New rules proposed for oil and gas drilling in Michigan are getting a mixed response, at best, from watchdog groups. The rules would apply to a type of drilling often referred to as “fracking.” Critics say the proposed changes continue to favor the oil and gas industry over neighbors and the public.
The official line in Michigan has long been that drilling for oil and gas is well-regulated and done safely, but many people are not convinced.
Hal Fitch directs the state’s supervision of the oil and gas industry and says they are responding to those concerns.
“We saw some need to make some changes, some improvements,” Fitch says, “partly because of changing technology, partly because of public concern out there over hydraulic fracturing.”
A certain type of hydraulic fracturing--the controversial one known as fracking--is relatively new in Michigan.
Oil and gas wells have been drilled here for most of the past century, but new methods go after energy sources that are much deeper in the earth and locked away in rock formations.
It takes millions and millions of gallons of water to break up, or fracture, all that rock, and the water gets mixed with chemicals.
So far, this has not contaminated any drinking water in Michigan, but one of the proposed rules would require companies to test nearby drinking wells before drilling.
“So then if there’s any question about contamination, we’d have something to compare it to,” says Fitch.
Some people who have been urging the state to take the dangers of fracking more seriously are not impressed with the proposal.
Tom Baird, with the group Anglers of the Au Sable, says there’s lots of drilling activity near the headwaters of the Au Sable and Manistee Rivers. He says testing drinking wells will do nothing to guard these pristine rivers.
“These water withdrawals are so severe that in a given case they can dry up a stream, or almost dry up a stream.”
Anglers claims that happened to the North Branch of the Manistee. The group has been working with reseachers at Michigan State University to monitor stream flows near where drilling has occurred.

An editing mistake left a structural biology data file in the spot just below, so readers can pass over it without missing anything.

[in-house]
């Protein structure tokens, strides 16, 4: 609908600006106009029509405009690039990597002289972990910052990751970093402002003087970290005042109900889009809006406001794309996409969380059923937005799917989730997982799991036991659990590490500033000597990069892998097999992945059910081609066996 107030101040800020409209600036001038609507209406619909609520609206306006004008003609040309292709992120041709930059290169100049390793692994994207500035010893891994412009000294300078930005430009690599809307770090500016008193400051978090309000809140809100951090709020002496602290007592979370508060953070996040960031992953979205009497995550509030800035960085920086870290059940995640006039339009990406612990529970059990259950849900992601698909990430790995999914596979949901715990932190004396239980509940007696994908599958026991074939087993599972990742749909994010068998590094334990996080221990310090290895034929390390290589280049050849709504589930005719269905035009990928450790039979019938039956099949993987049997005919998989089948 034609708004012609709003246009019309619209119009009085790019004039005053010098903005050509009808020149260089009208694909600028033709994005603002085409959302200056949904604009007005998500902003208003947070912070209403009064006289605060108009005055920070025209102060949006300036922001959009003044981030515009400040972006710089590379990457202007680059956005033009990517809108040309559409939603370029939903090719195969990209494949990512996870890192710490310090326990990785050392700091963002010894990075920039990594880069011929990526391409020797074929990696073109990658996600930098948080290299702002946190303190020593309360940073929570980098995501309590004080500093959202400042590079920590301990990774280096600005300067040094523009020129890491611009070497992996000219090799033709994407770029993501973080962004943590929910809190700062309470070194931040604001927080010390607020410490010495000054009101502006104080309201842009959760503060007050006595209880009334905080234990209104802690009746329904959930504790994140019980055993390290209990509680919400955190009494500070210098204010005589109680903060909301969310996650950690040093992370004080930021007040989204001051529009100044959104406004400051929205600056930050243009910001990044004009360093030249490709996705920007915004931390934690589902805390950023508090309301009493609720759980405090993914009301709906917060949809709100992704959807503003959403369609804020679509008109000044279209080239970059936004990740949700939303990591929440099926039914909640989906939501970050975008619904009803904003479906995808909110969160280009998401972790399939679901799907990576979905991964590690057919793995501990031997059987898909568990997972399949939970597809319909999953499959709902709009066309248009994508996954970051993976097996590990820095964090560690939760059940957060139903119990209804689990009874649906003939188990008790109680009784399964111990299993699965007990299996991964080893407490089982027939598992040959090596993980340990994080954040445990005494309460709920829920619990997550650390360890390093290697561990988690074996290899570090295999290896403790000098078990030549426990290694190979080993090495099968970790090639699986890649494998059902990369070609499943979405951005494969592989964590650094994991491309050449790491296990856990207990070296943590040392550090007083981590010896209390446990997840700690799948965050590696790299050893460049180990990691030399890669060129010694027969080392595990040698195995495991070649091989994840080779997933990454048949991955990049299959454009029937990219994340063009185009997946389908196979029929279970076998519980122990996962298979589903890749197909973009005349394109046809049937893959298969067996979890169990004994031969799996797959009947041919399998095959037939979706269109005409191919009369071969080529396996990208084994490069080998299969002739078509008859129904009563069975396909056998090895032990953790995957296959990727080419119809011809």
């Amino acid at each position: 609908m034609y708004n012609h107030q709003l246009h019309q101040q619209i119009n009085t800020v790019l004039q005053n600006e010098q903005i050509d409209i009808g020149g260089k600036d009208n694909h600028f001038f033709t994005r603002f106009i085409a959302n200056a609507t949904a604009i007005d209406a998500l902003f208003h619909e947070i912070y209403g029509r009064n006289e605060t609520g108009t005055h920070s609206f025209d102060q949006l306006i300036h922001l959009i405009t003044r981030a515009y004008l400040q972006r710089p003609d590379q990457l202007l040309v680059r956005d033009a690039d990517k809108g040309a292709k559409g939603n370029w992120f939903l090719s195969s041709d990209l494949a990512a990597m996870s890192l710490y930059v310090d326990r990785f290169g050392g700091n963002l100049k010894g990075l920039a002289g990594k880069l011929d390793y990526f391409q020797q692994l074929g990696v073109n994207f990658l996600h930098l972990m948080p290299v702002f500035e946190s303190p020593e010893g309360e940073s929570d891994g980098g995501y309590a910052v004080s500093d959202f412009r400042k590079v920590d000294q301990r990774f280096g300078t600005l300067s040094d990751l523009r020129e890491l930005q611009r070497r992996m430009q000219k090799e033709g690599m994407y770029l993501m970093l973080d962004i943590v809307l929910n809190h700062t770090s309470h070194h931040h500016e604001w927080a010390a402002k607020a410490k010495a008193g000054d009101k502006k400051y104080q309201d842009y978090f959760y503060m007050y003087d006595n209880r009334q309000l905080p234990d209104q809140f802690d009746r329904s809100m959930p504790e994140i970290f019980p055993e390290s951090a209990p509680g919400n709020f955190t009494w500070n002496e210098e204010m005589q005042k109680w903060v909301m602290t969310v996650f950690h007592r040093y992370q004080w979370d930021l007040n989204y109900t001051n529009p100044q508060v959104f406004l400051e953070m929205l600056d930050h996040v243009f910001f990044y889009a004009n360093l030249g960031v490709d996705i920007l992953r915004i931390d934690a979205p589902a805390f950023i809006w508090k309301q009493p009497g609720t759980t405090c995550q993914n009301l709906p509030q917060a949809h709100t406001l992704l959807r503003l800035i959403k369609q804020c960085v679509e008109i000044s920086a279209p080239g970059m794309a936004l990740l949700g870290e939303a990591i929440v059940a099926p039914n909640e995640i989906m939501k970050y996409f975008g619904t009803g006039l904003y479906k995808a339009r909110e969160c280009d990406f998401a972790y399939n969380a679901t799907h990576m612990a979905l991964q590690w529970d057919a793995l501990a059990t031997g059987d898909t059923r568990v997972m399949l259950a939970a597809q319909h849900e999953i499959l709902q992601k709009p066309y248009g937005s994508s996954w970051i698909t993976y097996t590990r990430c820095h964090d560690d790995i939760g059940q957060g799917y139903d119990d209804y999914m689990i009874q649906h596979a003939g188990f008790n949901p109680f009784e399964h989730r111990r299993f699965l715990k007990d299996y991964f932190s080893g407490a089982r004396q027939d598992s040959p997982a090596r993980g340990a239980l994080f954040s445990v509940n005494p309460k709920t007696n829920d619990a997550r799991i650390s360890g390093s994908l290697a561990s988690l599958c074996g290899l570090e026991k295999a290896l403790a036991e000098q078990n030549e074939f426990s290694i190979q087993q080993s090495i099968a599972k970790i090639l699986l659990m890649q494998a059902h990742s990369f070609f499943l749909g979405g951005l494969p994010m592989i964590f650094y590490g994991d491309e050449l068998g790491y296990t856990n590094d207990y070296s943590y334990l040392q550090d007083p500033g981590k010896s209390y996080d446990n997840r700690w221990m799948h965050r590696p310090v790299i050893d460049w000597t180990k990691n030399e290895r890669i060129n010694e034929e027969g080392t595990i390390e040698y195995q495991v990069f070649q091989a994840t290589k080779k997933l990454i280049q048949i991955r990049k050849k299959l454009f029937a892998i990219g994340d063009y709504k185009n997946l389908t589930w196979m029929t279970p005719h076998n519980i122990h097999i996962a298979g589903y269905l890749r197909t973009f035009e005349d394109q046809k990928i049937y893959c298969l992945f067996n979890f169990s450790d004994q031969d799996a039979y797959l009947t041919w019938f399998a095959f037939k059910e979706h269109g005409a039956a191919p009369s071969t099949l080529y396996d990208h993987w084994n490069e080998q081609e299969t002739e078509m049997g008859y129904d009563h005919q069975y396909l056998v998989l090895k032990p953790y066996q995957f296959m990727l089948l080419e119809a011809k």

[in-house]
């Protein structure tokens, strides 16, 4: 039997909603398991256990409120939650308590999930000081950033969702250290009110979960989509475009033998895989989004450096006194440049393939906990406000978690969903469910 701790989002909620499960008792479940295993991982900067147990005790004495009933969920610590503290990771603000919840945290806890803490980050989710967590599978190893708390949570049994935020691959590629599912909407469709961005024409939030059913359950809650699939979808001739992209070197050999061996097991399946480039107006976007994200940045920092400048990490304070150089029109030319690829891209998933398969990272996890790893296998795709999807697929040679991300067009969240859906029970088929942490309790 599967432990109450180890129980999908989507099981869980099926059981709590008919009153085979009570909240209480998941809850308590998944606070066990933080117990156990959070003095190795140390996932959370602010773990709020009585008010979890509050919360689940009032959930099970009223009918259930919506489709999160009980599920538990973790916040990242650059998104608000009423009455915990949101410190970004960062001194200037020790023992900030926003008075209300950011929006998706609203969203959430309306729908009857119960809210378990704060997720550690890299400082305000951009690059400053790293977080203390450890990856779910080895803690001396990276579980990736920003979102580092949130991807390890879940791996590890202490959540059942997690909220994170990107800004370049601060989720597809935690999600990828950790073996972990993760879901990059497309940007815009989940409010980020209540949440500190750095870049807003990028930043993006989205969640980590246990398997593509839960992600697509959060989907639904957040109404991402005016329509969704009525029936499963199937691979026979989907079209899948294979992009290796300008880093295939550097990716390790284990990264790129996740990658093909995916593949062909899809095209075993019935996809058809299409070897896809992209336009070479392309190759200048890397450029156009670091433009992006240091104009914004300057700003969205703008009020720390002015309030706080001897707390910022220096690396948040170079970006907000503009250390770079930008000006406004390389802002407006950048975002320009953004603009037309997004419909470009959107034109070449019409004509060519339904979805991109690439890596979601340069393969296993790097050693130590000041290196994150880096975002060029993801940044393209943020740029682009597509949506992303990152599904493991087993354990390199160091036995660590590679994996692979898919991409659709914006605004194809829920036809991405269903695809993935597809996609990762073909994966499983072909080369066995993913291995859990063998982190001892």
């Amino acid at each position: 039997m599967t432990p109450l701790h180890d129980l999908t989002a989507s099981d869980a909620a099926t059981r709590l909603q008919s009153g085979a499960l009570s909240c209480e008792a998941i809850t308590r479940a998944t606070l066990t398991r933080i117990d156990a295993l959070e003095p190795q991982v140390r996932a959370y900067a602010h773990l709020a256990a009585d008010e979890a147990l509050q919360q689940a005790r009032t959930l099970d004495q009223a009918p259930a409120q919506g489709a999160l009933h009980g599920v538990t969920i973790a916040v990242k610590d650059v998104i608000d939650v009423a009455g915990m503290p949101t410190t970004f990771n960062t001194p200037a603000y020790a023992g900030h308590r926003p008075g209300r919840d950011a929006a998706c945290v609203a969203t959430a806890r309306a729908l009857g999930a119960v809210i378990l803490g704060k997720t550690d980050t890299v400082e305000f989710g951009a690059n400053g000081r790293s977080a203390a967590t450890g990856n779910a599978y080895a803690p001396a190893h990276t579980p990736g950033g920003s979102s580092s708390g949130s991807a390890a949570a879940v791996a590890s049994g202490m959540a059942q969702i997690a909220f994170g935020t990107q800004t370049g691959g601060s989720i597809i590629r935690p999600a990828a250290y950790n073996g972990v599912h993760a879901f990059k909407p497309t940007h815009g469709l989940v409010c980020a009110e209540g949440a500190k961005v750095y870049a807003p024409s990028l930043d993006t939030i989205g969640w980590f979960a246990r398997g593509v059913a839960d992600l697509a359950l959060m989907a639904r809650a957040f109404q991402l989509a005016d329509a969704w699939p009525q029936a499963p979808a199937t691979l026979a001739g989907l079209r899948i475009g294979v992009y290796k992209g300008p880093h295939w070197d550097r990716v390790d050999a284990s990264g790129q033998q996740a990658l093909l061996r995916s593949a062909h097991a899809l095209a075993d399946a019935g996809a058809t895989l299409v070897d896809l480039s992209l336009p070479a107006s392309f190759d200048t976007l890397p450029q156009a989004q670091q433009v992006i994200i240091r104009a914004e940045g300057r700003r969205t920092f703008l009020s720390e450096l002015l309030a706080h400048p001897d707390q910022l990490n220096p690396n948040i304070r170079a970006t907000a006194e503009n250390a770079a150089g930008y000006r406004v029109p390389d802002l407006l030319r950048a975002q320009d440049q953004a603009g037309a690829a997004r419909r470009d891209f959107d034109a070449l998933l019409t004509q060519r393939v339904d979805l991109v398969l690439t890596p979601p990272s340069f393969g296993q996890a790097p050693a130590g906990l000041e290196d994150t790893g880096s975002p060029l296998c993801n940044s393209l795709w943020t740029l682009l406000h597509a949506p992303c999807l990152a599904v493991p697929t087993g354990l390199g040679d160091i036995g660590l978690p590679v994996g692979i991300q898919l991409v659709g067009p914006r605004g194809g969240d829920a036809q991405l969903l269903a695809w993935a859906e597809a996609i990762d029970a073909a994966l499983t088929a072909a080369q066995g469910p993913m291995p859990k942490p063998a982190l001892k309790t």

The data was presented to the state. Hal Fitch disagrees with their conclusions and says the existing rules are sufficient to protect streams.
Baird says that system is clearly not working. In one case, a drilling operation ran dry even though the state’s assessment said there should have been plenty of groundwater.
A coalition of environmental and conservation groups that Anglers is a part of will give a formal review of the proposed rules next week.
No more road spraying
The proposed rules address another problem related to water and fracking: getting rid of contaminated water after the drilling is done. Contaminated water from gas wells has been spread onto dirt roads in Benzie, Kalkaska, and Cheboygan counties to control dust.
The new rules propose fines and even criminal penalties for people who spray contaminated fracking water, known as flowback. Fitch says the fines can be up to $1,000 per day.
Critics counter that the key to that provision, and any other, will be enforcement. A recent report from the Auditor General found shortcomings in the Department of Environmental Quality’s enforcement practices.
The new rules are still a proposal, one the DEQ has been working on for months. It is close to being finalized.
James Clift at the Michigan Environmental Council says all this is a step in the right direction but there are still changes he would like to see made. He can’t understand why the proposed rules only apply to deep shale wells and not traditional wells that require less water to drill.
Clift says it can be tough to get changes at this stage in the process.
“But I think if enough people in the public raise their voices, we’ve seen changes in the past,” says Clift.
Public hearings in the coming weeks are expected to include one in northern Michigan.
[This article was clarified to draw the distinction between older methods of drilling and the high volume hydraulic fracturing operations which are subject to the proposed rules.]